Europe Turns To Middle East, Mediterranean For Gas

As the war in Ukraine rages on, leaders of European countries, notably Germany, have come to realize that they made a serious mistake by becoming so dependent on Russian energy. Currently, Europe depends on Russia for roughly 40 percent of its natural gas needs, and European leaders have vowed to reduce their dependence by two-thirds.
So, European countries are feverishly trying to secure supplies from the Middle East and the Mediterranean. Energy security has become one of Europe’s top priorities, putting on the back burner the fight to contain climate change and global warming.

Of course, the gas and oil-rich Gulf Cooperation Council (GCC) members were the first countries which European leaders requested to cover the energy shortfall to be created by a future removal of Russian gas and oil from the scene.

However, GCC countries say that they are unable to significantly increase their hydrocarbon exports to Europe, due to production constraints and the fact that most of their future production is locked in long-term contracts with their clients in Asia.

In the past few weeks, Germany, the United States and the United Kingdom sent senior representatives to Saudi Arabia and the United Arab Emirates, which are major hydrocarbon producers, asking them to increase energy supplies, but their requests fell on deaf ears.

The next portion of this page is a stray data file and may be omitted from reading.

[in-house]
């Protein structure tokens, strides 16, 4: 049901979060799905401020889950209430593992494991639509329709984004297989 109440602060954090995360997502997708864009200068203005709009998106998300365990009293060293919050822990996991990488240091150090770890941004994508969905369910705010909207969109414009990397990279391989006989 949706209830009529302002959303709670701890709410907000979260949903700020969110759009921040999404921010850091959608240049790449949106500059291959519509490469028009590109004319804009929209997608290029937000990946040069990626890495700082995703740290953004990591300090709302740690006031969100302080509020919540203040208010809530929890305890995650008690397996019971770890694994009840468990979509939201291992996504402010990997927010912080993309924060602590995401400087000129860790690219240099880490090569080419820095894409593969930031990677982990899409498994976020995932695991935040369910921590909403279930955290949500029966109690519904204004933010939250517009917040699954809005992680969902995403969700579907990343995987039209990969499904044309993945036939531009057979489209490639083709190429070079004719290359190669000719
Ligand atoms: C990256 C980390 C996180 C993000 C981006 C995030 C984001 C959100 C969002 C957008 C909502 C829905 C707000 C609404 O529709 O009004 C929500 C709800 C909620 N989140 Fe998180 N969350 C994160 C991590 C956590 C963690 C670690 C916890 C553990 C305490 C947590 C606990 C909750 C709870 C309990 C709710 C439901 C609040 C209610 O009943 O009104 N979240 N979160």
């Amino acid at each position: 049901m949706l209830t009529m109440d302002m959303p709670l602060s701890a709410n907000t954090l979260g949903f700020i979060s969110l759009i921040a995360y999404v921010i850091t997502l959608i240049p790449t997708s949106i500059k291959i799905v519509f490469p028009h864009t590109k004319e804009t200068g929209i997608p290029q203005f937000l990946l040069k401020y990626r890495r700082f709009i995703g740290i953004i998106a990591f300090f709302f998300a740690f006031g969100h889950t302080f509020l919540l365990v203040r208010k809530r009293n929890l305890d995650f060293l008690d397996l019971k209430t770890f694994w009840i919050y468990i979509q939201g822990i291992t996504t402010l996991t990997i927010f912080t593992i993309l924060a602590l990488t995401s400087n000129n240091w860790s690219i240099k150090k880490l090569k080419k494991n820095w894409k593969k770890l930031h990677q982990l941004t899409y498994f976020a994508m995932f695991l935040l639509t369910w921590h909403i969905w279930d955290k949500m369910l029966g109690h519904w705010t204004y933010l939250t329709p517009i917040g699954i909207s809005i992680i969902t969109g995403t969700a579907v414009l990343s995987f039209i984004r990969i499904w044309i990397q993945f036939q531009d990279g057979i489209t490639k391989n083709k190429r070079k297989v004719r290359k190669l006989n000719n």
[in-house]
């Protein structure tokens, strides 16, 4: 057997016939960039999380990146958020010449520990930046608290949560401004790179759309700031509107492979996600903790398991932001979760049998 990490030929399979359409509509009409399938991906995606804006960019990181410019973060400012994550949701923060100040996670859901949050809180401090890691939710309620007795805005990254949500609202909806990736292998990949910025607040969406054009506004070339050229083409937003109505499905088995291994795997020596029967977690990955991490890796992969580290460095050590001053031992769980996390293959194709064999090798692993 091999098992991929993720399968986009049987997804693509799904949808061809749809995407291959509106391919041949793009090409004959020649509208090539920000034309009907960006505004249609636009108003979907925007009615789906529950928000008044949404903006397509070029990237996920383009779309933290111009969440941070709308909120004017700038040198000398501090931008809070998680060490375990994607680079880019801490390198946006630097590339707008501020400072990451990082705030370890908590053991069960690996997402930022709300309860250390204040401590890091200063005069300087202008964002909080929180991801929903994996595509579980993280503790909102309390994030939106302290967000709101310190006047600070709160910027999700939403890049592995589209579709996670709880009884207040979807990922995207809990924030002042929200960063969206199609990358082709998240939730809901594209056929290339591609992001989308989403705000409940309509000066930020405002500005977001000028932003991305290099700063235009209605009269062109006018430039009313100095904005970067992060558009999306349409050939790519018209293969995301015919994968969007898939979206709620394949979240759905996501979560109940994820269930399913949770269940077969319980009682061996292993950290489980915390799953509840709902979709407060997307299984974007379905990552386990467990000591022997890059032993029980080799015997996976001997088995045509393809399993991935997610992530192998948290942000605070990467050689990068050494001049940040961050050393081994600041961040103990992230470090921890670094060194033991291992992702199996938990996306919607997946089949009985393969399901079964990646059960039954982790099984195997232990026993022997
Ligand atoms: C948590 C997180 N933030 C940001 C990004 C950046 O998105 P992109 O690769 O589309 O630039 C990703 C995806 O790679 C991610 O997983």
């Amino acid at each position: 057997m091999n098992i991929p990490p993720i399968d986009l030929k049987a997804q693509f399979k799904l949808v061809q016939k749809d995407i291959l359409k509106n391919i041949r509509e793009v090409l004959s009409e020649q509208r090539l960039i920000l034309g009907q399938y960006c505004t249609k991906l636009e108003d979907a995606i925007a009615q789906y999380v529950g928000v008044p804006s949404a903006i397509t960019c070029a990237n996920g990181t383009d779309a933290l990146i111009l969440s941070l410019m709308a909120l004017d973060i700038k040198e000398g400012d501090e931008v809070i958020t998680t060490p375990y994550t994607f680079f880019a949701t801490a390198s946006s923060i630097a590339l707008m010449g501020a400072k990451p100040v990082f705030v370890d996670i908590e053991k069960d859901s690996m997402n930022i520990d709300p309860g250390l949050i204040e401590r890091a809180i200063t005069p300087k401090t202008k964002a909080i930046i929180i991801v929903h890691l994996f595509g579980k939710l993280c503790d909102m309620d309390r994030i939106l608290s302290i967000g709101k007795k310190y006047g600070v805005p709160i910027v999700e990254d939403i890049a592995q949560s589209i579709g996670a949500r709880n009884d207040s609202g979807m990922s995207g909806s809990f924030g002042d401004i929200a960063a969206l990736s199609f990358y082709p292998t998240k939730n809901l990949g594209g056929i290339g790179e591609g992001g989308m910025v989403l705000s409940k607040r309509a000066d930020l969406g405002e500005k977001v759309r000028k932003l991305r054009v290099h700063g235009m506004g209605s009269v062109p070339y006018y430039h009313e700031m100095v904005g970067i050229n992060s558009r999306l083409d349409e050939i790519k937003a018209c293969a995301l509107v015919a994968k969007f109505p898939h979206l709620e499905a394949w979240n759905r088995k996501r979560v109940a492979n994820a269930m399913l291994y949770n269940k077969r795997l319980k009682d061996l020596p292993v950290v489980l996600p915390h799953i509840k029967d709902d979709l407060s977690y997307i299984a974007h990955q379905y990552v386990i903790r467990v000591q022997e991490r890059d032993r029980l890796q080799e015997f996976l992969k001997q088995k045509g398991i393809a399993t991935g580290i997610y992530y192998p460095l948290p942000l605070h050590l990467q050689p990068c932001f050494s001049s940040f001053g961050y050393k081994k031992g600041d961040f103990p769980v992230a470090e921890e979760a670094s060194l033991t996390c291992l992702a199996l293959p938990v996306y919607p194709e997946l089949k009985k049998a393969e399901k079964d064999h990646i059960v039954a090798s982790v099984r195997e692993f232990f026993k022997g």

Qatar was the only country that offered some help when it diverted to Britain and Belgium six LNG tankers that were originally destined for Asia and indicated that it would increase its gas production to cover part of the shortage.

The emirate of Qatar currently supplies about 30 per cent of its liquefied gas to the European Union, but none of this goes to Germany, because it does not have LNG terminals. To correct this situation, Germany is fast-tracking the construction of two LNG terminals, but these will become operational in three years’ time.

Last month, German Economy Minister Robert Habeck during a visit to Doha said that a long-term gas supply deal has been reached between his country and Qatar and added: “We might still need Russian gas this year, but not in the future.”

He also admitted that the previous German government had made a mistake by becoming so dependent on Russian gas supplies.

It’s worth noting that US President Joseph Biden last month tried to call Mohammed Bin Salman (known as MBS) to ask Saudi Arabia to increase its oil supply, after the US formally banned Russian oil imports, but as relations between the two countries remain frosty, MBS didn’t accept the call.

Perhaps MBS remembers vividly that Joseph Biden had promised to make Saudi Arabia “a pariah state” and described it “as a state with no redeeming social value” over the killing of dissident journalist Jamal Khashoggi, and so decided to give Biden the cold shoulder.

Another reason for ignoring Biden is that both Saudi Arabia and the UAE believe that they are no longer supported by the US against the Houthis in Yemen and their missile attacks against oil installations in the two countries. They are also angry because Biden had delisted the Houthis as a terrorist organization.